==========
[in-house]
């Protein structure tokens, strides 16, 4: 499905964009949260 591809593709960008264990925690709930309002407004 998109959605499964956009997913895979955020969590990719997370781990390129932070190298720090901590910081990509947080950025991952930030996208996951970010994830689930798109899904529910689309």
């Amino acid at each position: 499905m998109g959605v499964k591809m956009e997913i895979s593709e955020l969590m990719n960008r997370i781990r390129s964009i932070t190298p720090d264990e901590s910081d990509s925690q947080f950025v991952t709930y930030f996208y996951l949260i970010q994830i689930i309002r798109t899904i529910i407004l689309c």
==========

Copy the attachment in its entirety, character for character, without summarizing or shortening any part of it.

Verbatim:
[in-house]
């Protein structure tokens, strides 16, 4: 499905964009949260 591809593709960008264990925690709930309002407004 998109959605499964956009997913895979955020969590990719997370781990390129932070190298720090901590910081990509947080950025991952930030996208996951970010994830689930798109899904529910689309």
């Amino acid at each position: 499905m998109g959605v499964k591809m956009e997913i895979s593709e955020l969590m990719n960008r997370i781990r390129s964009i932070t190298p720090d264990e901590s910081d990509s925690q947080f950025v991952t709930y930030f996208y996951l949260i970010q994830i689930i309002r798109t899904i529910i407004l689309c």